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Averting Global Warming (2006)
According to Wikipedia we breathe out around 450 litres (liters for non Brits) of co2 every day which weighs about 0.9 Kg. I've seen other figures which say it's 1.1 x 10-5 Kg/s which is very slightly lower (actually 1.2 for men 1.0 for women so 1.1 is a reasonable average). So each year, each and everyone of us breathes out about a third of a ton of carbon dioxide.
Now the population of the world is about 6.5 billion, or 6.5x10^9 or 6500,000,000. So of the estimated 2.97x10^12 tonnes of co2 in the atmosphere, we contribute roughly 2x10^9 tonnes of it just by breathing. It sounds a lot but it's only 2 out of 2970. Wiping out lots of people would have a miniscule effect (from them not breathing) and a bit more from not driving, flying etc.
No, to reduce the global temperature rise (which is attributed to but not proved to be caused by increased co2) we need to be more bold. Here is an idea. The temperature rise is because of sunlight that isn't being bounced back into space. What if we could block some of this sunlight? Shielding us completely would be a very bad move. It would drop temperatures a lot, cause massive pressure differences and make things very unpleasantly cold (remember that film "The Day After"?- That would be a picnic compared to us- also we'd need lots more energy to survive, and it would finish all agriculture.
What if we could reduce sunlight by (a) either filtering it down a bit or (b) blocking it off for a say one hour every day. That would certainly cool things. Technically I'm sure it could be done but there are a few problems to solve- like the Earth moves about 20 miles each and very second as it orbits the sun at about 67,000 mph. (Between 107,000 and 109,000 kilometers per hour!). Also we are rotating and do one complete revolution about every 24 hours. We don't need to block off all sunlight perhaps 2%-5% of it. If you bring a finger (which is not very big) towards an eye you can see it blocks off a large part of your vision from that eye. Likewise a very large object placed in geostationery orbit (at about 22,000 miles high) over a desert would cool it down, perhaps making it cool enough to allow it to be transformed.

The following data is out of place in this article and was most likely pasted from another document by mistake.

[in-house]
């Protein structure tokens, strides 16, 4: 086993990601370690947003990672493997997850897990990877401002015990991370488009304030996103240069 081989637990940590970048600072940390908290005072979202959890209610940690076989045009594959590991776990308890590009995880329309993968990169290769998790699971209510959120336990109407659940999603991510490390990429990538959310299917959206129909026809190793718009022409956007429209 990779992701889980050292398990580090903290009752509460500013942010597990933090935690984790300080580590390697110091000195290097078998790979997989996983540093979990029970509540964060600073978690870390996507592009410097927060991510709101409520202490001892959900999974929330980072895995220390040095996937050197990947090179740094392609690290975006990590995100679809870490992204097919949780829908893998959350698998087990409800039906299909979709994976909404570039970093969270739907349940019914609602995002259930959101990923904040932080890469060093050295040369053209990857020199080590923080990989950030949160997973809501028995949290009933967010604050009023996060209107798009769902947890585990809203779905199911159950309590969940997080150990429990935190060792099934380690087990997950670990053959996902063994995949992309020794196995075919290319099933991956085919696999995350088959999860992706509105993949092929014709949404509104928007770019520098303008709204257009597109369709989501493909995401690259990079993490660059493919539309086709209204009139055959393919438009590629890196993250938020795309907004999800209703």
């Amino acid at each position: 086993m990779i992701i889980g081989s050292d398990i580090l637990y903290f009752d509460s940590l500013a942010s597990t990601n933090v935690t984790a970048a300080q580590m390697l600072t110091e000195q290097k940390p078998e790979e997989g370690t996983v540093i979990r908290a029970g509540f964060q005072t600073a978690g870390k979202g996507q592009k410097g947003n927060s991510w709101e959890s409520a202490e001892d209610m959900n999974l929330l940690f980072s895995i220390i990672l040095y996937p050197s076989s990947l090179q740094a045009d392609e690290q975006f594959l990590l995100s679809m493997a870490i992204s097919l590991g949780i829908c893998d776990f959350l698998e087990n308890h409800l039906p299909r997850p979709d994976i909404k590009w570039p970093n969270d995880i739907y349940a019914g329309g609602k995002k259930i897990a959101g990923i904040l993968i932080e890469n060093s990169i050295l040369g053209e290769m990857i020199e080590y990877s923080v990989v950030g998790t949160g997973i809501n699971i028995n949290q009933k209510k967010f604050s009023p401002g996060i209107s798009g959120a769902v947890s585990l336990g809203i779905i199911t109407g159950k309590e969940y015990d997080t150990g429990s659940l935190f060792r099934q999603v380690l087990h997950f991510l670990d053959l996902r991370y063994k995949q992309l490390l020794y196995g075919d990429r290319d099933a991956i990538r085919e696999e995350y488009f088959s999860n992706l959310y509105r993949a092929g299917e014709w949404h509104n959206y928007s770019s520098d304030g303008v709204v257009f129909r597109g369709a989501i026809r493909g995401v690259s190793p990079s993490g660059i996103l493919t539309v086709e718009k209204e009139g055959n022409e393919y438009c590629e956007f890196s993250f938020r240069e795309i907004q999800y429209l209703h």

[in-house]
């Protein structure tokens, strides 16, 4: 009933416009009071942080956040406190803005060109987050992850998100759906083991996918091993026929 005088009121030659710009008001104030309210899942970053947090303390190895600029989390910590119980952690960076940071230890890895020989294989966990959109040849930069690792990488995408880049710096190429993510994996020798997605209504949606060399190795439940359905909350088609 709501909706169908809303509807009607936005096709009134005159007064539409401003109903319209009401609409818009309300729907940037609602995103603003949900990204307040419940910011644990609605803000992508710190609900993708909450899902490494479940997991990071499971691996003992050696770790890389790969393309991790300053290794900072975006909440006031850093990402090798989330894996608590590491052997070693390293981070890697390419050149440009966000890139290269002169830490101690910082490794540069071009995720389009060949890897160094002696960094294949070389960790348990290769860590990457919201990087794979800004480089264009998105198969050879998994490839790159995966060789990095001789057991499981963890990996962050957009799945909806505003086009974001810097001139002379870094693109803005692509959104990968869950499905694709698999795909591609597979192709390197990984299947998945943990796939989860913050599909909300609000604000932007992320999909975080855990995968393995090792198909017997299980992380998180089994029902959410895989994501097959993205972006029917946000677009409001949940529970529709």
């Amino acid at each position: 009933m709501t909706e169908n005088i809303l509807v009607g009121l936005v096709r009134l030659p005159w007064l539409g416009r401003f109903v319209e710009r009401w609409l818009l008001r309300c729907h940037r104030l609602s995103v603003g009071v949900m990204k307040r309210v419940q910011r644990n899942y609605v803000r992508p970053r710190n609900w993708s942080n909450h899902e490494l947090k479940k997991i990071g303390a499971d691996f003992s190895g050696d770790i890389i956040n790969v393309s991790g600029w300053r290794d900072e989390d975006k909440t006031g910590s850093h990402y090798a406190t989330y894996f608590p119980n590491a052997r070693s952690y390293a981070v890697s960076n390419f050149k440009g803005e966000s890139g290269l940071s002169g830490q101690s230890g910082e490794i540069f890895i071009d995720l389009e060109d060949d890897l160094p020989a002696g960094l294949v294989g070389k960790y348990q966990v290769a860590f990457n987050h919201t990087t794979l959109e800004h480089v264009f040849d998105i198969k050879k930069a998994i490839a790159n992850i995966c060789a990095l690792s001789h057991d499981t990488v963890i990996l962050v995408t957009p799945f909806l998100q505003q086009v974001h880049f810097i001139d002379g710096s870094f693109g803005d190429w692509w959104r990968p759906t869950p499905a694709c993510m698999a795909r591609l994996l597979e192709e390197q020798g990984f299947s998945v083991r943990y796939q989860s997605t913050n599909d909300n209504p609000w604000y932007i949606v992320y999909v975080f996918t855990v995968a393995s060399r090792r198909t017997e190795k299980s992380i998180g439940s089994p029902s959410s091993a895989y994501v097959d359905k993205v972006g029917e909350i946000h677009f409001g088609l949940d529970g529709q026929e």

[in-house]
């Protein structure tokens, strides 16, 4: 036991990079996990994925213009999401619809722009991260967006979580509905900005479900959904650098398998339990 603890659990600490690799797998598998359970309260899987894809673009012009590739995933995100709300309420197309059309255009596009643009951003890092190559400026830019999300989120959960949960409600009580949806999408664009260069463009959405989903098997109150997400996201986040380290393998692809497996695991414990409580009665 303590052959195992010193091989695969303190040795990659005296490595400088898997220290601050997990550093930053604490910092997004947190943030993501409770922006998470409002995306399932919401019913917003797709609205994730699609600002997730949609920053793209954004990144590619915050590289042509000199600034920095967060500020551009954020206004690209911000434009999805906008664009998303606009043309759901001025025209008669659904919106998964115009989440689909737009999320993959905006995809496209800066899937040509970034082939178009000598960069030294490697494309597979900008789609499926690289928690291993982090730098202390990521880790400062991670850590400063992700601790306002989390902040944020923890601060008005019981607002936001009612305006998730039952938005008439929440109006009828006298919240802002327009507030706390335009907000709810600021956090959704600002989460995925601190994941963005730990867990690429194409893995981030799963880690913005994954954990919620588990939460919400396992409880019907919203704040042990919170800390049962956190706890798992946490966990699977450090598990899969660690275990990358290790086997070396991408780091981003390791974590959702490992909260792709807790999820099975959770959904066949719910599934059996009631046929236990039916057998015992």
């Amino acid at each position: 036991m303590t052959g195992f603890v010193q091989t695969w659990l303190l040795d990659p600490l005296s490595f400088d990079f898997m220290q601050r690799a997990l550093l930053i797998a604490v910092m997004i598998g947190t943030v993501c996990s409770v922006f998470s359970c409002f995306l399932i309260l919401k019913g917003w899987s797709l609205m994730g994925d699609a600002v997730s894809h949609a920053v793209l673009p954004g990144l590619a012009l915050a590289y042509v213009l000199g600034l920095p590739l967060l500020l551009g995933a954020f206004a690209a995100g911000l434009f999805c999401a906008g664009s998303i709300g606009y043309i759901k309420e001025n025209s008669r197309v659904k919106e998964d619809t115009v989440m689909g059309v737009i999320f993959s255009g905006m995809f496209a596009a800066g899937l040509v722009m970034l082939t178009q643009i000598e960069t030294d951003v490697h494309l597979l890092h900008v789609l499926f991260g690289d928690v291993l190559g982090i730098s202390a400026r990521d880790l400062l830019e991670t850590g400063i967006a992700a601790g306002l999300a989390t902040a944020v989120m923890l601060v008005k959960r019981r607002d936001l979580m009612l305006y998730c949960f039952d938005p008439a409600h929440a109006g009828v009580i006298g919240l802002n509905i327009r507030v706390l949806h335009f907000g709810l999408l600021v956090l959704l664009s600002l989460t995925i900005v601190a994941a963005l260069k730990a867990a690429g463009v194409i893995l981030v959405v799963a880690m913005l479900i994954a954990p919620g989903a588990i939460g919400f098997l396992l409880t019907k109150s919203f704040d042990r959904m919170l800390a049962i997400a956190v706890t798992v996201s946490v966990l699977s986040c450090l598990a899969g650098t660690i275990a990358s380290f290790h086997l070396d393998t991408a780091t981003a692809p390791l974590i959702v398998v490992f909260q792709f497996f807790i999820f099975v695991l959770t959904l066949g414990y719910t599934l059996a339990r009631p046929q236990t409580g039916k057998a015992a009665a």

If the object was some kind of solar panel then it could even generate electricity and perhaps could beam it down via microwave radiation to a ground station- where it might generate electricity and pay for some of the running costs.
It wouldn't be cheap to put very large orbiting solar panels into space - it would need spray on technology so it can be built in space.